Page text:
Book Review of Mom, Dad, What’s Sex? Giving Your Kids a Gospel- Centered View of Sex and Our Culture
The best thing I can say about Jessica Thompson and Joel Fitzpatrick’s new book is this: I wish I had had this book before my kids became teens, to prepare me as I prepared them for adulthood and sexuality.
Mom, Dad, What’s Sex? Giving Your Kids a Gospel-Centered View of Sex and Our Culture is a treasure. Written with warmth, directness and humor, this guide keeps the gospel front and center at all times, celebrating the goodness of a God who created us for healthy relationships, sexual and otherwise.
Instead of falling to extremes, let’s bring sex into its proper place. Let’s talk to our kids about its goodness when it is enjoyed in the proper context. Let’s give them a view of sex that emphasizes how it gives value to our spouse and displays our love for them. In short, let’s talk about the ordinary view of sex as it was created by God.(p. 35)
Jessica Thompson and Joel Fitzpatrick (who incidentally are brother and sister) are both happily married and parents as well. Their voices will resonate with moms and dads who long to give their children a healthy and even joyful view of God’s design for sexuality. They understand from personal experience how we each bring our own sexual baggage and brokenness into our marriages and parenting, and yet they offer us so much hope through the gospel.
The book is divided into three sections. Part One lays the groundwork with the Bible says about sex: how God intended sex for our enjoyment in marriage, how sex got broken, and the wisdom of adhering to God’s original design for sexuality. Part Two examines our cultural view of sex through the lens of relationship, demonstrating how social media and pornography are wreaking havoc on the healthy relationships we want our teens to have now and in the future. Part Three, How to Have Great Conversations About Sex, helps parents remember that when it comes to teaching our kids, “the Gospel is the point, not sexual purity…”
Jesus Christ Himself said he didn’t come for those who think they have it all together, but for the sick. He loved the immoral ones, he broke bread with the unfaithful ones – and thank God for that, or none of us could sit at his table. The church has often gotten it all wrong. We’ve silenced and ousted the sexually immoral when Jesus spoke love and peace to them. Is this the Jesus your children know? If it is, they will be free to repent, they will desire to live in the light of the gospel, and they will be compelled to be obedient because of his love.(p.153)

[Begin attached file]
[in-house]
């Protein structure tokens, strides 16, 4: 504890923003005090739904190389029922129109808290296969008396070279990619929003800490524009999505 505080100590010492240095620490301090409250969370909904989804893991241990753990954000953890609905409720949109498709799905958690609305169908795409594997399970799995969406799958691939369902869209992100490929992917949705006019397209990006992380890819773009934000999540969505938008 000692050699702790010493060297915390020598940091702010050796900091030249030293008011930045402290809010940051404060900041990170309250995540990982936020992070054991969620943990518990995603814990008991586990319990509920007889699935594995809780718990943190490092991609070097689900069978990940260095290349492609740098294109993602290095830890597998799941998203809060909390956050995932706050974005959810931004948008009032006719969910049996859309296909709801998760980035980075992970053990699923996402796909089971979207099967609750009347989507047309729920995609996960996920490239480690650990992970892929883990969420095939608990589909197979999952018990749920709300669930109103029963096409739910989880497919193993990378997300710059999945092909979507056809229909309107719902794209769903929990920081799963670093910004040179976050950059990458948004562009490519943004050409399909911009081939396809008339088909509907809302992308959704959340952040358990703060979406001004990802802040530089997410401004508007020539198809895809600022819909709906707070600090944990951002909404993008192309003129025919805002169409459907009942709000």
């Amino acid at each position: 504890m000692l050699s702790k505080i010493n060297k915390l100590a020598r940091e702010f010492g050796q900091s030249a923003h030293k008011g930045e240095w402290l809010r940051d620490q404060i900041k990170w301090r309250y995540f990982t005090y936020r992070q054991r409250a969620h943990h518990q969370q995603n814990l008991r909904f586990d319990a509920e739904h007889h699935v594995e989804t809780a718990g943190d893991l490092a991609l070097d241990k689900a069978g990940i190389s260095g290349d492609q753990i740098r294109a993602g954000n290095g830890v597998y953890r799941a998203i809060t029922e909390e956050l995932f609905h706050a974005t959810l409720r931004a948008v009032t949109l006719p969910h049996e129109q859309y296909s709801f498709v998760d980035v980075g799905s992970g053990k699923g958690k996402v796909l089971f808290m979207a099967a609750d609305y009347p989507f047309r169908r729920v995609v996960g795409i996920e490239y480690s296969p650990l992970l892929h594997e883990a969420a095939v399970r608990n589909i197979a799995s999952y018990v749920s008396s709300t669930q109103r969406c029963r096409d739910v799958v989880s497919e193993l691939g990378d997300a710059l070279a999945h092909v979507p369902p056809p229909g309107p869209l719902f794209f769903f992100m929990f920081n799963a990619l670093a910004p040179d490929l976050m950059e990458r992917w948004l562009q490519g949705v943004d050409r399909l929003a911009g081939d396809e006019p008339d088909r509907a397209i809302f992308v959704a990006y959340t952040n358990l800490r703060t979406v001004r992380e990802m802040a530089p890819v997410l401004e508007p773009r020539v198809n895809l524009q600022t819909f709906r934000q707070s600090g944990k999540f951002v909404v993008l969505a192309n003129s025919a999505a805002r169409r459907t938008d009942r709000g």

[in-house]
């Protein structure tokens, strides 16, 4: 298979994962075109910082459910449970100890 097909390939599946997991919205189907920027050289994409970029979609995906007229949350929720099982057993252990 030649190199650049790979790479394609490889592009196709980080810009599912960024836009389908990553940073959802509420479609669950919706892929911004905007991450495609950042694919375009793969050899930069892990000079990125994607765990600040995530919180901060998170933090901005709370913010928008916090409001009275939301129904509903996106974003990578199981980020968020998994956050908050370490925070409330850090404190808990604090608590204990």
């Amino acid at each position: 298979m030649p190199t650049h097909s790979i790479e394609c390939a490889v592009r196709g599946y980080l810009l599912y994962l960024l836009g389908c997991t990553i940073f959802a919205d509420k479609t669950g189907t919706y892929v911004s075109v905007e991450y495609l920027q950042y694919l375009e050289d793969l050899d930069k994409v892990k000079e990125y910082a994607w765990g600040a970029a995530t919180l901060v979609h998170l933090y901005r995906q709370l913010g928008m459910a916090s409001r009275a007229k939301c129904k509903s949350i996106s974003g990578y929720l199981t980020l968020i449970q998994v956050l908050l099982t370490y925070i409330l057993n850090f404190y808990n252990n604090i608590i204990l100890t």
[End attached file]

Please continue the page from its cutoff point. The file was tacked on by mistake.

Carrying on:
One of my favorite things about the book is that each chapter ends with Jessica addressing a word to mothers and Joel, to fathers. While the gospel applies equally to all, there are some things mothers tend to struggle with, while fathers fight slightly different battles. Reading these sections not only helps a parent with their own weaknesses, but reading their spouse’s section can foster understanding and empathy, facilitating conversation between husband and wife even as they work to present their kids with a united teaching on the tender, personal subject of sexual relations.
I’d recommend that parents read Mom, Dad, What’s Sex? as a couple if possible, when your kids are still in elementary school. Keep it accessible on your shelf as your kids age and different issues arise. You’ll want to study the talking points at the end of each chapter and then keep them handy when you do have the tough conversations. You won’t find a better resource to prepare you for talking with your teens about sex.
Theologically sound, realistic, and encouraging, this wonderful book celebrates the beautiful mystery of our sexuality, directing us to the intimacy we will one day enjoy with Jesus,
… the one who has been saving himself for us. Our true bridegroom never engaged in sexual activity when he was a man. And he was a man, tempted just as we are, but he never gave into sexual temptation because he was saving himself for the final restoration- for the day when he will give himself fully to us and we will give ourselves fully to him. And here is the really lovely part: Christ’s perfect obedience in all sexual activity is now our record before a holy God. So we don’t have to be ashamed. We are loved and accepted and forgiven right now, and one day we will be able to understand just how astonishing that is. (p. 88)
Check out our podcast with authors Thompson and Fitzpatrick over on the parent side of the blog!
In addition, Rooted has developed a sex education curriculum for families to facilitate conversations between parents and their kids. This curriculum includes four podcasts that parent and child can listen to and a discussion guide for follow-up. Check it out here.